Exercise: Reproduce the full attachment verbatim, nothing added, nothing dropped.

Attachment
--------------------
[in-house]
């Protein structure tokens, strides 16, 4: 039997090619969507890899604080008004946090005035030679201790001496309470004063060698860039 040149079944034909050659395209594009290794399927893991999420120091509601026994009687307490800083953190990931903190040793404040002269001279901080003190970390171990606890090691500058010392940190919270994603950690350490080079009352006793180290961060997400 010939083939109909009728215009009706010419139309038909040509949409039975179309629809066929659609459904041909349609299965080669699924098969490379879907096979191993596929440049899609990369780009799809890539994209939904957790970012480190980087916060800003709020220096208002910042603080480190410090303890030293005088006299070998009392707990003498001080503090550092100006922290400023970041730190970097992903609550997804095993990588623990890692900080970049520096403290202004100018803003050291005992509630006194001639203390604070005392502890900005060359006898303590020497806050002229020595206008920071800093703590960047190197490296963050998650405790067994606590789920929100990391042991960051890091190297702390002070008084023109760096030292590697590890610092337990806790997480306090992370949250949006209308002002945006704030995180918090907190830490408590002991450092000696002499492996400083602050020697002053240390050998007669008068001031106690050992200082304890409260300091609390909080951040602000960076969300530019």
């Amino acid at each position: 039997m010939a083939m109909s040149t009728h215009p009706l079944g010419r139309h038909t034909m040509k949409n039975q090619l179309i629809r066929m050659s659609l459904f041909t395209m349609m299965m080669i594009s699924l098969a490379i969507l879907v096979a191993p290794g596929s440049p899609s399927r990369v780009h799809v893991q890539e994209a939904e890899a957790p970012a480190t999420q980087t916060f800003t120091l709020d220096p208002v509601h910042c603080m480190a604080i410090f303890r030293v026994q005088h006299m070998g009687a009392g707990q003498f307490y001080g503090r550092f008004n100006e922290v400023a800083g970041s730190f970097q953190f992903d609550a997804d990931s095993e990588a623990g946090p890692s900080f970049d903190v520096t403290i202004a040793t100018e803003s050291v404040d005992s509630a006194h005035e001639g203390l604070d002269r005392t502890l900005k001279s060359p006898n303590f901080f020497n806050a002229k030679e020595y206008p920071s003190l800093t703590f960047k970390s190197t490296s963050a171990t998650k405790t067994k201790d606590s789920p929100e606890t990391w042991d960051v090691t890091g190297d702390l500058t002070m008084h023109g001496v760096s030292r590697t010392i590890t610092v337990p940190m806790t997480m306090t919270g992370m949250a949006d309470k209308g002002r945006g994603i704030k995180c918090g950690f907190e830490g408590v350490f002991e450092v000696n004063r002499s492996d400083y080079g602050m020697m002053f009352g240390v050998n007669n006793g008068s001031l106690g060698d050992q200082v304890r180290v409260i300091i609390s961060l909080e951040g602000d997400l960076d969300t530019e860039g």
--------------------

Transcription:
[in-house]
């Protein structure tokens, strides 16, 4: 039997090619969507890899604080008004946090005035030679201790001496309470004063060698860039 040149079944034909050659395209594009290794399927893991999420120091509601026994009687307490800083953190990931903190040793404040002269001279901080003190970390171990606890090691500058010392940190919270994603950690350490080079009352006793180290961060997400 010939083939109909009728215009009706010419139309038909040509949409039975179309629809066929659609459904041909349609299965080669699924098969490379879907096979191993596929440049899609990369780009799809890539994209939904957790970012480190980087916060800003709020220096208002910042603080480190410090303890030293005088006299070998009392707990003498001080503090550092100006922290400023970041730190970097992903609550997804095993990588623990890692900080970049520096403290202004100018803003050291005992509630006194001639203390604070005392502890900005060359006898303590020497806050002229020595206008920071800093703590960047190197490296963050998650405790067994606590789920929100990391042991960051890091190297702390002070008084023109760096030292590697590890610092337990806790997480306090992370949250949006209308002002945006704030995180918090907190830490408590002991450092000696002499492996400083602050020697002053240390050998007669008068001031106690050992200082304890409260300091609390909080951040602000960076969300530019």
């Amino acid at each position: 039997m010939a083939m109909s040149t009728h215009p009706l079944g010419r139309h038909t034909m040509k949409n039975q090619l179309i629809r066929m050659s659609l459904f041909t395209m349609m299965m080669i594009s699924l098969a490379i969507l879907v096979a191993p290794g596929s440049p899609s399927r990369v780009h799809v893991q890539e994209a939904e890899a957790p970012a480190t999420q980087t916060f800003t120091l709020d220096p208002v509601h910042c603080m480190a604080i410090f303890r030293v026994q005088h006299m070998g009687a009392g707990q003498f307490y001080g503090r550092f008004n100006e922290v400023a800083g970041s730190f970097q953190f992903d609550a997804d990931s095993e990588a623990g946090p890692s900080f970049d903190v520096t403290i202004a040793t100018e803003s050291v404040d005992s509630a006194h005035e001639g203390l604070d002269r005392t502890l900005k001279s060359p006898n303590f901080f020497n806050a002229k030679e020595y206008p920071s003190l800093t703590f960047k970390s190197t490296s963050a171990t998650k405790t067994k201790d606590s789920p929100e606890t990391w042991d960051v090691t890091g190297d702390l500058t002070m008084h023109g001496v760096s030292r590697t010392i590890t610092v337990p940190m806790t997480m306090t919270g992370m949250a949006d309470k209308g002002r945006g994603i704030k995180c918090g950690f907190e830490g408590v350490f002991e450092v000696n004063r002499s492996d400083y080079g602050m020697m002053f009352g240390v050998n007669n006793g008068s001031l106690g060698d050992q200082v304890r180290v409260i300091i609390s961060l909080e951040g602000d997400l960076d969300t530019e860039g």